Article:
The advancements that he’s made as a diverse scorer in such a short time, from college to his first couple months in the NBA, are very encouraging. His mid-range game is off the charts, as Mayo has thrived—shooting 51% from 17 feet out to just inside the 3 point line according to Synergy Sports Technology. His pull-up jumper is deadly as he can go right or left (although he does prefer going right overall) and uses an aggressive jump stop to create just enough space for him to get a good look. He has already proven capable of creating space not only effectively, but also consistently. Whether he’s using long jab steps or a step back dribble, he can get his shot off against anyone. As mentioned previously, how he reads a defender also plays a role in his scoring. Whenever his man’s hands are down for example, Mayo is surely going to rise up and shoot without any vacillation.

His craftiness is also a contributing factor to his scoring. He has veteran type moves in his arsenal, like swinging the ball through a defender’s arms when their playing too close like Kobe Bryant often does, and walking his man under the basket and then changing directions quickly to come off a screen like Richard Hamilton tends to. He’s definitely a student of the game and incorporates the games of many of his peers into his own.

The other aspects that he has added to his game are the in-between shots: floaters, tear drops, etc. This is a shot he gets off quickly as he shoots it on his way up. He is only going to improve the consistency of these shots with experience, and it is really impressive to see him taking and making these shots in his early NBA development. He chooses to rely on these shots now however, instead of taking the extra stride to get to the line. Playing for a bad team that is seen by many elite NBA squads as being somewhat of a “night off,” he probably isn’t being as scrutinized as heavily defensively as he might in the future. As mentioned, the development of his slashing game will play a large role in deciding whether he’s able to get over the hump and become an all-star type scorer.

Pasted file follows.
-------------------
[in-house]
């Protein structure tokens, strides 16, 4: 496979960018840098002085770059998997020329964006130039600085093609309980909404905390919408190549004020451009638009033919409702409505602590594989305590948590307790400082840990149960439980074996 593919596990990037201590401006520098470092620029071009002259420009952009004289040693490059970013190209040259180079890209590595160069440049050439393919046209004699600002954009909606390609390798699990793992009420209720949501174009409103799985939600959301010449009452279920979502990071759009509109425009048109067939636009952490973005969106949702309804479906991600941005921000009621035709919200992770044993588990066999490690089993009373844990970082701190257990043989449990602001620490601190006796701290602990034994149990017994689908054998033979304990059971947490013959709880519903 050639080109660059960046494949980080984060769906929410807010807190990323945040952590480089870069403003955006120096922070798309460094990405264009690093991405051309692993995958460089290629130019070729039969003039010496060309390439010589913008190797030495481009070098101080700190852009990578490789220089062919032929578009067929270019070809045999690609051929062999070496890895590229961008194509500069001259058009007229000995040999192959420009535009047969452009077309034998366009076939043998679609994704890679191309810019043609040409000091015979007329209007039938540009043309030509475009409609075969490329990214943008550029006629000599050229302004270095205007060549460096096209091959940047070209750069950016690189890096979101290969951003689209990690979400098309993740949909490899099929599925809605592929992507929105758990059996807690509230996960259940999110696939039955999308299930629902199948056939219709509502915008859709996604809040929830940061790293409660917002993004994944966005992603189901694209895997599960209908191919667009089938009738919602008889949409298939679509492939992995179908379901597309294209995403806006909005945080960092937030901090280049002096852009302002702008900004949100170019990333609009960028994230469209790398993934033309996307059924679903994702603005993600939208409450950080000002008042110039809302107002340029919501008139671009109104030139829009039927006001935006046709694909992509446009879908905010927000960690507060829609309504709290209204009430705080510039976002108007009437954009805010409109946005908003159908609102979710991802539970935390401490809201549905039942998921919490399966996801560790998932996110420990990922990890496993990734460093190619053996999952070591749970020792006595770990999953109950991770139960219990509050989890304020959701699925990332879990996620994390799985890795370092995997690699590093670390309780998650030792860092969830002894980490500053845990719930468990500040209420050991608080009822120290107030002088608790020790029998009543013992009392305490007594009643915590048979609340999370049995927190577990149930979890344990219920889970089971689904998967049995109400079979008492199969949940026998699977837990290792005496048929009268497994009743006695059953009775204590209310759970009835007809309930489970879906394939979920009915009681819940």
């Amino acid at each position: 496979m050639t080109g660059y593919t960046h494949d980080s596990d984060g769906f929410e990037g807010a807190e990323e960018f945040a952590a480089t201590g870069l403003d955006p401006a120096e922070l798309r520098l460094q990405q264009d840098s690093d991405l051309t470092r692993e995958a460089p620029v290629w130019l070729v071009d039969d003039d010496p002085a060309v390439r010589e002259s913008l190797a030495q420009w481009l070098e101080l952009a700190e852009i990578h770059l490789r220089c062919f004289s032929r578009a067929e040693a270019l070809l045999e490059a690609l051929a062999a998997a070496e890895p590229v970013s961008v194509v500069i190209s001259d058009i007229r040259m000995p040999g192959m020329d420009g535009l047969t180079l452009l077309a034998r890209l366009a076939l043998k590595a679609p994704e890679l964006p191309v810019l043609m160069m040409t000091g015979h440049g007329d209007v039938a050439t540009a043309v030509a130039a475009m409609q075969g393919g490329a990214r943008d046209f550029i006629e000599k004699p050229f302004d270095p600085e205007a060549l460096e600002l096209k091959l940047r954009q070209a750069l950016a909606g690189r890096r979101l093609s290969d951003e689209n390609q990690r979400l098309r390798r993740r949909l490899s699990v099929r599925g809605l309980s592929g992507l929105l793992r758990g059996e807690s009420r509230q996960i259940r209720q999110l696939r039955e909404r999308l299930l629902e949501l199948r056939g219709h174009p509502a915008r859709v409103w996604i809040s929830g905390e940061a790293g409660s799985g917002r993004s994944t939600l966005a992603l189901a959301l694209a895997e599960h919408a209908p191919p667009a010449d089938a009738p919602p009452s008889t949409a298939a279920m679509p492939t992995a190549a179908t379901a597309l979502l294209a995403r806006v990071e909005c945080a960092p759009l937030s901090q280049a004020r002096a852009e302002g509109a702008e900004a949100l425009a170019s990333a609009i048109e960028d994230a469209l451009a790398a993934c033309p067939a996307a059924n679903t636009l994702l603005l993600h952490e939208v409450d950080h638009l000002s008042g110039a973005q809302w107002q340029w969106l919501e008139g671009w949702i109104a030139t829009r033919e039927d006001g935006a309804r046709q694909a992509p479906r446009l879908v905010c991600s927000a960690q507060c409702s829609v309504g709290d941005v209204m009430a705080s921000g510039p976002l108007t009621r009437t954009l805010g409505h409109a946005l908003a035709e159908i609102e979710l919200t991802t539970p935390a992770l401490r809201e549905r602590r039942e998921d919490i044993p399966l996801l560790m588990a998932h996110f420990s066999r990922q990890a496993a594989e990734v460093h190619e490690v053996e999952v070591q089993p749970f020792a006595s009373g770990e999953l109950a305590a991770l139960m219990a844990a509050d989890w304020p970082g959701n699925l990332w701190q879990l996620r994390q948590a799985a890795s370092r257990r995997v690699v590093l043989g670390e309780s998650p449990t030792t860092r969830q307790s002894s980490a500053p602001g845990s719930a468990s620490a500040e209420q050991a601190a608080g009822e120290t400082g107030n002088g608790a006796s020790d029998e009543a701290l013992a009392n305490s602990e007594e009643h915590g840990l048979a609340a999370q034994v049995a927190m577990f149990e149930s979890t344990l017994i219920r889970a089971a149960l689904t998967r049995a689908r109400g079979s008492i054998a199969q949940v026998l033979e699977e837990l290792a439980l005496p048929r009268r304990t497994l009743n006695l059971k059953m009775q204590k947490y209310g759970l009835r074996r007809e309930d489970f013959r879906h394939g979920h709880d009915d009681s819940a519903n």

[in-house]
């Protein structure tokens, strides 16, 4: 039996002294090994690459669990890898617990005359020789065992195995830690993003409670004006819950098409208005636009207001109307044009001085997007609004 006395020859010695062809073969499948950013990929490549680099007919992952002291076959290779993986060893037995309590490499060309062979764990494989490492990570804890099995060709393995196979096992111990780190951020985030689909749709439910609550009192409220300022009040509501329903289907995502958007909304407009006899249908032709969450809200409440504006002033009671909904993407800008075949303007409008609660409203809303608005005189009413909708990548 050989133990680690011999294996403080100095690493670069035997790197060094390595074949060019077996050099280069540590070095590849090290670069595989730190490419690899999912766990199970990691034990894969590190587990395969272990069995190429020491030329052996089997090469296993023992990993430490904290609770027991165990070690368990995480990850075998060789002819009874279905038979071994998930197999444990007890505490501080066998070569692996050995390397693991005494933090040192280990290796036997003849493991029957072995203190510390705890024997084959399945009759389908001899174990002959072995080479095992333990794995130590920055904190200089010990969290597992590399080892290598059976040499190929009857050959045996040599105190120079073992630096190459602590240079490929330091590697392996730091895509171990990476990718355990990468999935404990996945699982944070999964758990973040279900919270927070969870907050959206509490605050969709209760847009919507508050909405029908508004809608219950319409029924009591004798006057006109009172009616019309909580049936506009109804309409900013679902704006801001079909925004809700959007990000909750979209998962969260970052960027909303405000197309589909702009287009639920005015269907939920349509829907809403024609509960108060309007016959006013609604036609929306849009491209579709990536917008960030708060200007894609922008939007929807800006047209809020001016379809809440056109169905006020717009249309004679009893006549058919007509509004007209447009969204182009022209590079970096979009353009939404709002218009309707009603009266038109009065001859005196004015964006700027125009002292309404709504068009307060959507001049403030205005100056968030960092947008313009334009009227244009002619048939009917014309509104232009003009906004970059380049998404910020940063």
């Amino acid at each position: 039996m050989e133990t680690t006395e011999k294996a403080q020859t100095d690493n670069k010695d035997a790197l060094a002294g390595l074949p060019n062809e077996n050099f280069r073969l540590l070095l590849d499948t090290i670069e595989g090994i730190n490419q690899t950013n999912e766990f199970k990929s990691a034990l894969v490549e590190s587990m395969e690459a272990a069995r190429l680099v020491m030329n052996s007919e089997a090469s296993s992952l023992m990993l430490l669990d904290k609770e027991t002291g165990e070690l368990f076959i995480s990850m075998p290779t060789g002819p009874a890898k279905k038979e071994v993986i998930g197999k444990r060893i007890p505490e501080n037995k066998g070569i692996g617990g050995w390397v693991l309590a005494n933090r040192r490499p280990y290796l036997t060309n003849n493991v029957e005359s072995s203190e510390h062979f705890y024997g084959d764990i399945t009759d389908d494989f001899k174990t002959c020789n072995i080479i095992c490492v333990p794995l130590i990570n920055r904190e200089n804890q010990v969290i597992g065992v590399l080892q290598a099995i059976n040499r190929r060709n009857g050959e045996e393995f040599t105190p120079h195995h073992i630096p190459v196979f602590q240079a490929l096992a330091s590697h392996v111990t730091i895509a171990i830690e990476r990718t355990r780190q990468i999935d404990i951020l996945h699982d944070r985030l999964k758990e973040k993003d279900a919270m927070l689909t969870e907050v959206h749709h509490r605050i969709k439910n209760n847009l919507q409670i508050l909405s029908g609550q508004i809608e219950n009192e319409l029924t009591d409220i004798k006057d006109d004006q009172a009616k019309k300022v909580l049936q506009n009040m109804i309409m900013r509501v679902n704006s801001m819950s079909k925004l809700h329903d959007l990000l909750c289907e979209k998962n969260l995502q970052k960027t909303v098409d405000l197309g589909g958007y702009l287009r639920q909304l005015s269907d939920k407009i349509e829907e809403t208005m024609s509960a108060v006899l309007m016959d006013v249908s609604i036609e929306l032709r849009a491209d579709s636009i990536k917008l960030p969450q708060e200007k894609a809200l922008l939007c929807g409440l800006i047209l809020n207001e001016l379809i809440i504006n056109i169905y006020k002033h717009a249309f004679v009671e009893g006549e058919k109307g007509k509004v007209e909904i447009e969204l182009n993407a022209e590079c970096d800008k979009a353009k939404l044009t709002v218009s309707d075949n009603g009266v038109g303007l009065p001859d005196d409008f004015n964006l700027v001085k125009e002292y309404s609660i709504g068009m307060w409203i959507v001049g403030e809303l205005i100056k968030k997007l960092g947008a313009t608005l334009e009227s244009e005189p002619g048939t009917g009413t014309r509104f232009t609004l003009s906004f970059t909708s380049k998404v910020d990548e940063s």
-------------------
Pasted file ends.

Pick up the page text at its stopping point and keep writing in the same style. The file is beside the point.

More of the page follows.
Part Four: Guard Skills and Passing


“With that said, Mayo is still very much an impressive prospect. He has very good size at 6-5, with a terrific body that looks ready to compete right away in the NBA. He’s a powerful athlete with outstanding body control and great ball-handling skills going either left or right, and excellent instincts finding and creating shots for himself, as well as for others. Mayo’s court vision is much better than his 2.9 assists per game would indicate. He brings the ball up the court regularly and for the most part looks quite unselfish executing his team’s half-court sets, making the extra pass and finding the open man when he’s trapped/double-teamed off a pick and roll play time after time, but too often only to see his teammates miss a wide open shot.”
NCAA Weekly Performers, 1/9/08-- Part One


Mayo seems to have very good vision as he sees plays develop ahead of time and anticipates where defenders are going to be. Despite that, he doesn’t always throw a catchable pass. He often throws a pass too far ahead of a teammate leaking out, an off target lob, or a pass too hard to handle in the half court – as a result he’s committing just about 3 turnovers a game. He gets a little overzealous when he spots an open man, where if he slowed down like he does as a scorer, he would find more success as a passer.